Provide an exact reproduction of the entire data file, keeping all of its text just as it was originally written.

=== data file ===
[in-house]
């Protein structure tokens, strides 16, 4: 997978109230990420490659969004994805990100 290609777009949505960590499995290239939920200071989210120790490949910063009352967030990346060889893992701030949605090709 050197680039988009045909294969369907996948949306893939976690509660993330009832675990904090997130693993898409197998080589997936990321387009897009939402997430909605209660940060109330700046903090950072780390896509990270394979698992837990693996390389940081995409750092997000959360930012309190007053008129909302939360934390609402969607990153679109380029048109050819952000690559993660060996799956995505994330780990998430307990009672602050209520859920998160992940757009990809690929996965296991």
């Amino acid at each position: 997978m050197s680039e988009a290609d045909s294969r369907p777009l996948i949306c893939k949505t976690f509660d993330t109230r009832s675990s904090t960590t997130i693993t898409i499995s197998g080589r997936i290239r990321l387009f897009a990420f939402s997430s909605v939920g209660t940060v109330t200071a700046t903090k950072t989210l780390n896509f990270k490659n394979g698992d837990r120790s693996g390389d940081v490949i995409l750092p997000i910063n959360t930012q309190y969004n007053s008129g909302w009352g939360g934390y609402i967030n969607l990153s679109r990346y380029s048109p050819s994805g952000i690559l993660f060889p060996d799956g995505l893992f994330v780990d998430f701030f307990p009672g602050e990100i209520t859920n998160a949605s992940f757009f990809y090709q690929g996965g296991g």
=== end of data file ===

[in-house]
């Protein structure tokens, strides 16, 4: 997978109230990420490659969004994805990100 290609777009949505960590499995290239939920200071989210120790490949910063009352967030990346060889893992701030949605090709 050197680039988009045909294969369907996948949306893939976690509660993330009832675990904090997130693993898409197998080589997936990321387009897009939402997430909605209660940060109330700046903090950072780390896509990270394979698992837990693996390389940081995409750092997000959360930012309190007053008129909302939360934390609402969607990153679109380029048109050819952000690559993660060996799956995505994330780990998430307990009672602050209520859920998160992940757009990809690929996965296991």
């Amino acid at each position: 997978m050197s680039e988009a290609d045909s294969r369907p777009l996948i949306c893939k949505t976690f509660d993330t109230r009832s675990s904090t960590t997130i693993t898409i499995s197998g080589r997936i290239r990321l387009f897009a990420f939402s997430s909605v939920g209660t940060v109330t200071a700046t903090k950072t989210l780390n896509f990270k490659n394979g698992d837990r120790s693996g390389d940081v490949i995409l750092p997000i910063n959360t930012q309190y969004n007053s008129g909302w009352g939360g934390y609402i967030n969607l990153s679109r990346y380029s048109p050819s994805g952000i690559l993660f060889p060996d799956g995505l893992f994330v780990d998430f701030f307990p009672g602050e990100i209520t859920n998160a949605s992940f757009f990809y090709q690929g996965g296991g």